• Don’t play the blame game. When struggling with heartbreak, it is easy to indulge in self-blame. However, it is likely that many different factors led to the relationsh­ip breakdown, so try to be realistic when reflecting on your role. “Notice any negative thinking patterns where you may blame yourself for something that was, in fact, multi-faceted and outside of your control,” says Regan. “Cognitive behavioura­l therapists call this cognitive distortion ‘personalis­ation’ – thinking patterns which may not represent a true picture of reality. Have compassion for yourself, rather than blame.”

• Be kind to yourself. When dealing with the fallout of a broken heart, we can often put our own needs on the backburner. But if there was ever a time to prioritise self-care, it’s when you are struggling. “Increasing self-care at this time is really important,” says Regan. Self-care is about ensuring that your basic needs are met. This means making healthy food choices, getting enough sleep and exercise, and managing stress. It can also mean spoiling yourself with treats such as a hot relaxing bath, a trip to the movies with friends, or buying something special for yourself. • Keep the faith. When we have been badly hurt by a relationsh­ip breakdown or break-up, it is tempting to think that men or women are not trustworth­y. But while it might seem like this type of thinking will keep us safe from future heartbreak, it denies us the opportunit­y to find a new partner who might just go the distance. Challenge this type of ‘black and white thinking’ and try to give potential new partners the benefit of the doubt. “People might mistakenly believe that they won’t find anyone as good as their ex [or] that they experience­d so much hurt they can’t risk loving someone else ever again,” says Regan. “However, I see so many people returning to counsellin­g a year or two later, reporting they found the kind of love they never thought was possible.”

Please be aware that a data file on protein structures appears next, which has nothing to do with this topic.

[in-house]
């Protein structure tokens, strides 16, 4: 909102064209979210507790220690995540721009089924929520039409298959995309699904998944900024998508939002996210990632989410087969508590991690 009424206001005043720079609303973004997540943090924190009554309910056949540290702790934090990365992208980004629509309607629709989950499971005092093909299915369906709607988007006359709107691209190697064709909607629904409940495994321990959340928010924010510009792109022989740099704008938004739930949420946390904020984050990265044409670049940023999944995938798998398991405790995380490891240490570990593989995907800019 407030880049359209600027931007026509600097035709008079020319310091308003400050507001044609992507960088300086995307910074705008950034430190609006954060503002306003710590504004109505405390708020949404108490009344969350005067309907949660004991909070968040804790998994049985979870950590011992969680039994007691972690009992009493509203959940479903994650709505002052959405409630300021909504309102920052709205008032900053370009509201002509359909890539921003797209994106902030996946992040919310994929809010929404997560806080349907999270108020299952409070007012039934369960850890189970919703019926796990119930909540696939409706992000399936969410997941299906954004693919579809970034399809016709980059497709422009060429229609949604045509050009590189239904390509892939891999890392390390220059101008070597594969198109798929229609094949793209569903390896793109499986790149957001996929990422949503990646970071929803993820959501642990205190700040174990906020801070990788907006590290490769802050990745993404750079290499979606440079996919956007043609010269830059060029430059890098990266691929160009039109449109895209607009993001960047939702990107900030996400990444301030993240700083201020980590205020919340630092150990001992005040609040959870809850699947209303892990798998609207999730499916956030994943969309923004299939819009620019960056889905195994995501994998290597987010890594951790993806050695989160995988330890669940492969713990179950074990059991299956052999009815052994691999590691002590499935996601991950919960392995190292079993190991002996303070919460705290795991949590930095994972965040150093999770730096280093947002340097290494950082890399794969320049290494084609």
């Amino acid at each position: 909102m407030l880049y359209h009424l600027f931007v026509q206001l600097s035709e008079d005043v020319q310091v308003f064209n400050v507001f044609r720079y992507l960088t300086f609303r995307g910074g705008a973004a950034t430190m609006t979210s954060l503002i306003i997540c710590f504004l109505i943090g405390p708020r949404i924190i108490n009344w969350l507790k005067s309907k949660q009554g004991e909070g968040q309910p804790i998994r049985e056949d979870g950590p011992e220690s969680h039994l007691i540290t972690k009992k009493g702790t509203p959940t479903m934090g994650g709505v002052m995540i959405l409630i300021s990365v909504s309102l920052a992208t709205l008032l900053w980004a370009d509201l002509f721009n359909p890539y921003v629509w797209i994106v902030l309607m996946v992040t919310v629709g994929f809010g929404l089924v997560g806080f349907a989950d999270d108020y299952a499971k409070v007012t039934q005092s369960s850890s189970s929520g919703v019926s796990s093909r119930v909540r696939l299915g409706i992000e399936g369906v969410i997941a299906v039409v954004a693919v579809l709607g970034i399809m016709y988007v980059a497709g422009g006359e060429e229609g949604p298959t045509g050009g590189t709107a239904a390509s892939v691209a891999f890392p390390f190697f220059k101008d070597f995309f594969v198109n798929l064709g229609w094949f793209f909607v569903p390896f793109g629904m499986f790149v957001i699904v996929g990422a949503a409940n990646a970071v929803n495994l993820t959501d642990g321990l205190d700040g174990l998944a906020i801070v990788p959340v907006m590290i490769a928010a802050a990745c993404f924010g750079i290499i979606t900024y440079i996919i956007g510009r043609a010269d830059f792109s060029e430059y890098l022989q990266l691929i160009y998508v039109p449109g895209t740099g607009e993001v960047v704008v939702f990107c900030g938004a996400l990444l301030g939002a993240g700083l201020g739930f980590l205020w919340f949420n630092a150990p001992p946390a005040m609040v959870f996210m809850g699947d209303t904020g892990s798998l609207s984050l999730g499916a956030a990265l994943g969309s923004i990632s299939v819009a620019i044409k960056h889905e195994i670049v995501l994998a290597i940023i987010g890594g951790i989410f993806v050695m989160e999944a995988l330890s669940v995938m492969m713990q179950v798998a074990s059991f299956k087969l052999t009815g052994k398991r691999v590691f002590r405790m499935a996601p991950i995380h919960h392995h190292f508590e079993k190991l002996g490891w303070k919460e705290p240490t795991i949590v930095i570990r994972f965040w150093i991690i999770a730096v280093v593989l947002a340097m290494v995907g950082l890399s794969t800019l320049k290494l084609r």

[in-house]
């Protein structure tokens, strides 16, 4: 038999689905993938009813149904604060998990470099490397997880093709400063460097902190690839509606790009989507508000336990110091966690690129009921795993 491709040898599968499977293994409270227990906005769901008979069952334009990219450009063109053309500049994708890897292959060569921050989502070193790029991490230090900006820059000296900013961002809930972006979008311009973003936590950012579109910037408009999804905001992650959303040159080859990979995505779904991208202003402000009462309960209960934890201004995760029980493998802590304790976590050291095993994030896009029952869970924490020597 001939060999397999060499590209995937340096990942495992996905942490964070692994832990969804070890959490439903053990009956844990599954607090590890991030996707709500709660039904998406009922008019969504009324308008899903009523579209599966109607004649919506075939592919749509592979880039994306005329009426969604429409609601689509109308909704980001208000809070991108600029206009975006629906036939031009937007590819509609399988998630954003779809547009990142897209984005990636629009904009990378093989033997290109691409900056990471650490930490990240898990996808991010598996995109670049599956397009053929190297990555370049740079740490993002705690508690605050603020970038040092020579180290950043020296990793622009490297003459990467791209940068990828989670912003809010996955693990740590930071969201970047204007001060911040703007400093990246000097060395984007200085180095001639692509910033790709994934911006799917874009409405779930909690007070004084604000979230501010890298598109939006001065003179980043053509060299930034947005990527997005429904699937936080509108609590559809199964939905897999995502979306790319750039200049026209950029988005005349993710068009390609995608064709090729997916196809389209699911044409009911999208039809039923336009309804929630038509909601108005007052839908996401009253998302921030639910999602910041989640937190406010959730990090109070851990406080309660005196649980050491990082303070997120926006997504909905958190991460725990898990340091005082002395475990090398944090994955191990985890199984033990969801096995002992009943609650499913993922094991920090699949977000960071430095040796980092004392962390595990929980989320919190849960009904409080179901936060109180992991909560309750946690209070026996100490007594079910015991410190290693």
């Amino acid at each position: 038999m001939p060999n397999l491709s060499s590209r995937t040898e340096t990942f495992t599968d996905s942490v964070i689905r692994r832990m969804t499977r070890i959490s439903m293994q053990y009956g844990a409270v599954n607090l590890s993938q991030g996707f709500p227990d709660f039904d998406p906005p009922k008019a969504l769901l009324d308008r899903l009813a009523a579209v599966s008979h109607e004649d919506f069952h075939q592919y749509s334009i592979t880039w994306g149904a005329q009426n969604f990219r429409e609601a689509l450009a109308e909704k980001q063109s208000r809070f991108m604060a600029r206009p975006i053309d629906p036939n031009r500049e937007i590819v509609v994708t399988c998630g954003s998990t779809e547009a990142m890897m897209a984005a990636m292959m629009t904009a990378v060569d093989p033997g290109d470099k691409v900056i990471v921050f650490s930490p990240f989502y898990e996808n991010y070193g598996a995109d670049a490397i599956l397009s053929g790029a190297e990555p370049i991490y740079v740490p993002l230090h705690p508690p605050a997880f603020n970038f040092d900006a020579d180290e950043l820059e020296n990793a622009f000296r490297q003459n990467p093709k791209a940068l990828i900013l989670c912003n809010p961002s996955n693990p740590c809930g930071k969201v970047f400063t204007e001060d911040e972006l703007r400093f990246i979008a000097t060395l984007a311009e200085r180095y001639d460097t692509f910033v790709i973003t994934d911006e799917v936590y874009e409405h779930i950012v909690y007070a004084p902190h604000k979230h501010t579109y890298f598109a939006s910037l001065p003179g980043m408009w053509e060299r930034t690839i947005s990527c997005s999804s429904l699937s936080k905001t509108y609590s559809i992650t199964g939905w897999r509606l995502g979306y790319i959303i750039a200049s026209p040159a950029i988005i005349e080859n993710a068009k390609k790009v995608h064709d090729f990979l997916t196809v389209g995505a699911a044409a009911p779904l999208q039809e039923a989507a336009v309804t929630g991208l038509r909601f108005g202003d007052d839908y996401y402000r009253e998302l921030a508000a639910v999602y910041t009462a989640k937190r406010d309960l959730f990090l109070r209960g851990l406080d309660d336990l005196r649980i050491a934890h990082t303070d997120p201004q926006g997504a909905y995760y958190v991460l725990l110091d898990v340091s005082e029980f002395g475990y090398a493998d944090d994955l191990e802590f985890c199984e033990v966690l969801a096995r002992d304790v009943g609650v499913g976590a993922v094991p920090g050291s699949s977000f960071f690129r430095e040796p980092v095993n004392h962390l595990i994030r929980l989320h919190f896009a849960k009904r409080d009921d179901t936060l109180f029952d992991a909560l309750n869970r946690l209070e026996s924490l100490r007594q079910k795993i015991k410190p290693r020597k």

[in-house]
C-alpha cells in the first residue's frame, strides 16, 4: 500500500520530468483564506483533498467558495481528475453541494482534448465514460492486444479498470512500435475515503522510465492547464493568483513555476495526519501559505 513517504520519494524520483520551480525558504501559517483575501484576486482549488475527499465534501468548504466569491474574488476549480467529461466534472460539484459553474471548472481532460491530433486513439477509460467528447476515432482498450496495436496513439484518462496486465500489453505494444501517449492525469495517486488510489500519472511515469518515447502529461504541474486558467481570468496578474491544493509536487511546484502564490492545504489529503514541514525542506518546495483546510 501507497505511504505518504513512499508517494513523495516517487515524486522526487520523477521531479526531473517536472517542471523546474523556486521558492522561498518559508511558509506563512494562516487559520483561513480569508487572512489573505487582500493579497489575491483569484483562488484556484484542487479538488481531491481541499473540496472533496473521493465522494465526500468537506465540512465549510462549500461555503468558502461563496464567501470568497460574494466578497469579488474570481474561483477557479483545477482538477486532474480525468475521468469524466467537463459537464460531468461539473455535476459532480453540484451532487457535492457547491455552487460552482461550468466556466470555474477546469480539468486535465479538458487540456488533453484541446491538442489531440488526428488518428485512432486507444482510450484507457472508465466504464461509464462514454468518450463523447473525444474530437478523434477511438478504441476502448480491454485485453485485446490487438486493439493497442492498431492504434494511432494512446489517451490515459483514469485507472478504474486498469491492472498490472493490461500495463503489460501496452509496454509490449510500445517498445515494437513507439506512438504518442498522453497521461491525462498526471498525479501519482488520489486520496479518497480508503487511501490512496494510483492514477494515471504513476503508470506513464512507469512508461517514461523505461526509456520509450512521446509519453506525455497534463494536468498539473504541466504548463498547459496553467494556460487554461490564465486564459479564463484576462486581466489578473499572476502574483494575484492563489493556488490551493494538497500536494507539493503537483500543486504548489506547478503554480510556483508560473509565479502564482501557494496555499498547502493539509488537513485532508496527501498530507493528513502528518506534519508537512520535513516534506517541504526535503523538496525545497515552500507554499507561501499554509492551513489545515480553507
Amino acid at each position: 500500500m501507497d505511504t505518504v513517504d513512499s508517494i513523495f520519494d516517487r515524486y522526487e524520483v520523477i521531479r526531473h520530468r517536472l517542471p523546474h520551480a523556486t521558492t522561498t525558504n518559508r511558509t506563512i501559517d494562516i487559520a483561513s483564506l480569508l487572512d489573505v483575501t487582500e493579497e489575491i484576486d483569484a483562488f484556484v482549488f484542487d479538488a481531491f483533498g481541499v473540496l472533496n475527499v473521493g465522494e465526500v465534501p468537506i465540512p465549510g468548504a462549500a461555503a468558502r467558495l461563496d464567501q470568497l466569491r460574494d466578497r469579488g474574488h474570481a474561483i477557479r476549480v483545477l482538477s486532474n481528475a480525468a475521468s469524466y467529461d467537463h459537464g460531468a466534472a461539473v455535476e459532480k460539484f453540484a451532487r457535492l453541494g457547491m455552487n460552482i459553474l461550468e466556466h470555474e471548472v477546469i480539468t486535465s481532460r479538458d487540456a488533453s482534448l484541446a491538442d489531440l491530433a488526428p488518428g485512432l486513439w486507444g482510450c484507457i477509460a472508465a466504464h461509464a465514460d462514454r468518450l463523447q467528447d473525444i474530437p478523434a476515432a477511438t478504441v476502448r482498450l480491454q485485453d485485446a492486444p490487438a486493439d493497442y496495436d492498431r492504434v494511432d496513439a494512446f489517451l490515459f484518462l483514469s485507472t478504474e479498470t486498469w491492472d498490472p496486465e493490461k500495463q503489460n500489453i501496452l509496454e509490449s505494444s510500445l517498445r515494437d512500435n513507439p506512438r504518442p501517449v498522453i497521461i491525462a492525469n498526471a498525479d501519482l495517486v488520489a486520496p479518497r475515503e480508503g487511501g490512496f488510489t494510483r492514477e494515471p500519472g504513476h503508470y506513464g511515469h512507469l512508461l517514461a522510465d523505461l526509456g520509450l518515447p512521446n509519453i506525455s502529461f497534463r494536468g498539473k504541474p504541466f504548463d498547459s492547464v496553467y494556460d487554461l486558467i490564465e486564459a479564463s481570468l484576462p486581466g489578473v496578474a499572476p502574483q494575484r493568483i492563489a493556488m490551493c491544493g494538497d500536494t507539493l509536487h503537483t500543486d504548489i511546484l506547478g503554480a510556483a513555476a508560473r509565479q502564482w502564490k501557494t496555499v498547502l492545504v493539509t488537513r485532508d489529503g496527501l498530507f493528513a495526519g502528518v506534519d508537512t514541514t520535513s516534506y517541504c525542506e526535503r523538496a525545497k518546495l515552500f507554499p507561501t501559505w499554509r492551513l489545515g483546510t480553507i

When you are in the midst of heartbreak following the loss of a marriage or significan­t long-term relationsh­ip, it is normal to feel as though the pain and grief may never end. It is important to be patient and to remember that healing takes time. Because people are different and relationsh­ips are complex, the amount of time it takes to fully heal following heartbreak varies. But while it may feel as though you will never recover, almost all of us heal in time.

“Processing a [significan­t] relationsh­ip break-up can be similar to the mourning process in grief,” says Regan. “Research on grief suggests that people can return to normal functionin­g within 18 months.” However, around 7-10 per cent of individual­s may experience ‘complicate­d grief’, also known as ‘prolonged grief disorder’. Complicate­d grief occurs when a person is unable to let go of the grief associated with a loss. It is usually severe and can hugely impact day-to-day life. Says Regan: “A formal grief diagnosis is [usually] related to bereavemen­t [rather] than a divorce/ relationsh­ip break-up and is best done by a psychiatri­st specialise­d in grief.” When it comes to a romantic loss, complicate­d grief usually presents after six months to one year and can include symptoms such as:

• Obsessive thoughts centering around a relationsh­ip or partner

• Thinking about a relationsh­ip or partner for a significan­t amount of time every day (or almost every day)

• Extreme emotional pain with thinking about a relationsh­ip or partner

• Difficulty accepting – or avoiding reminders associated with – the loss of a relationsh­ip or partner

• Feeling as though other people are untrustwor­thy

• Deep feelings of sadness, anger, bitterness, injustice, or anxiety associated with the loss of a relationsh­ip or partner

• Feelings of numbness or detachment from everyday life

• Difficulty functionin­g at work, when parenting, or in new relationsh­ips

When reflecting on her experience as a relationsh­ip counsellor, Regan says she is always surprised by how resilient people can be when overcoming adversity. If you think you’re suffering from complicate­d grief or need help in accepting the loss of a relationsh­ip, it is important to talk to your doctor. There are mental health profession­als, coping services, and strategies that can help. Most importantl­y, remember that while healing from heartbreak takes time and energy, it’s worth it in the end.